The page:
I have heard so many stories of bad outcomes with 134a conversions (even by 'pros'). I'm not saying it can't work, just that doing it right is often more complicated than advertised.
It would seem that many outfits are trading on a false public perception that has created something of a 'conversion industry'. Large amounts of money are changing hands, often for the wrong reasons.
Let's face it. There is more money to be made from expensive conversions, and the r12 they reclaim from your system has a market value, so they win twice. If the converted system melts down in a year or two, not their problem...
The cost/benefit analysis is out of whack when expensive retrofitting is done to save $80 on refrigerant. Sure, it will leak over time, but will a topoff every, say, 3-4 years break the bank?
I think part of the perception problem dates back to when the price for r12 was dramatically higher for a time, which may have been partly driven by speculators. Anyways, demand is predictibly down now. 10 years has elapsed, and there are fewer vehicles is operation that use r12. Many of the remainder have been converted. Appliance and industial users have converted.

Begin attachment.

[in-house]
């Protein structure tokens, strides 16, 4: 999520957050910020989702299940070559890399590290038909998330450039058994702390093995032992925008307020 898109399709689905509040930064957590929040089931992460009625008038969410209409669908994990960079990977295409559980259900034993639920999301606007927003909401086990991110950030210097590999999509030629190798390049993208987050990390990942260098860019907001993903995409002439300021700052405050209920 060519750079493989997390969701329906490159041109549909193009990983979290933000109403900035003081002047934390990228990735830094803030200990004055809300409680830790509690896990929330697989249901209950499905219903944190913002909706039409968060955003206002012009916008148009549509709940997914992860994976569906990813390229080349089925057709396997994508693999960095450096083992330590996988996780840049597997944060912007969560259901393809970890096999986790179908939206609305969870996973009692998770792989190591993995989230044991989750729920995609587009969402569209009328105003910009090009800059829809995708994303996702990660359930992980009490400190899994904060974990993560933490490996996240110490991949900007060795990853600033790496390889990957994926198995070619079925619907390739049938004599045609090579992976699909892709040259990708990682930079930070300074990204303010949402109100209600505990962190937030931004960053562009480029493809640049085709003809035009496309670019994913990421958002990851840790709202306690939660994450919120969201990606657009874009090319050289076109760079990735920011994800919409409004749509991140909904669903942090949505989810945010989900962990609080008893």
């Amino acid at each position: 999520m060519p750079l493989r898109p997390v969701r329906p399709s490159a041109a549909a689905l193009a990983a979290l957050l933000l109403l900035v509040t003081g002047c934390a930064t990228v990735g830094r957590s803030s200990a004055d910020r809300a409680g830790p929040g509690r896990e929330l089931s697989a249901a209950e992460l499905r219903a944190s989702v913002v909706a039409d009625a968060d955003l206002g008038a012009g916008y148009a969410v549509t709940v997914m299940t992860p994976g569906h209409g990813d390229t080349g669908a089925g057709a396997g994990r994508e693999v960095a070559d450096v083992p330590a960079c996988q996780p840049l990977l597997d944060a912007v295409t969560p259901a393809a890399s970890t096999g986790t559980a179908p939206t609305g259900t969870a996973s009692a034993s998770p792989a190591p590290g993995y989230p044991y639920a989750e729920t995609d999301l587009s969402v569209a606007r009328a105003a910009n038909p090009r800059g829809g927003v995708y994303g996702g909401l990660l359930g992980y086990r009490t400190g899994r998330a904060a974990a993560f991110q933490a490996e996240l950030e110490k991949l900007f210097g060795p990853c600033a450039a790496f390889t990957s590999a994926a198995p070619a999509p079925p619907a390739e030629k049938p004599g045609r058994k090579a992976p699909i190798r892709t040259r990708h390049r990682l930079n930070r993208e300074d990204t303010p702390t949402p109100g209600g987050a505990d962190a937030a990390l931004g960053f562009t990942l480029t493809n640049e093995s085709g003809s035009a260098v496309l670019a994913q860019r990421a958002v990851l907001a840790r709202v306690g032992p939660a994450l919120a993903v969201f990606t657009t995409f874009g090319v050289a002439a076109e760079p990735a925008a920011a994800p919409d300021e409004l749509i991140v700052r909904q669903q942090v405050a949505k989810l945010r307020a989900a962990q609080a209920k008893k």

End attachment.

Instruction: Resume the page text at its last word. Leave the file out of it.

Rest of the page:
Fed taxes are around $9 per pound now, and will climb $.45 every year forever, but hopefully the recycled supply will meet the smaller demand, and keep inflation fairly low for years to come, or at least until a better cooling technology is invented...
I used to buy 2 pounds of r12 for a dollar on sale in the '80s. Can you imagine?
1986 300E 5-Speed 240k mi.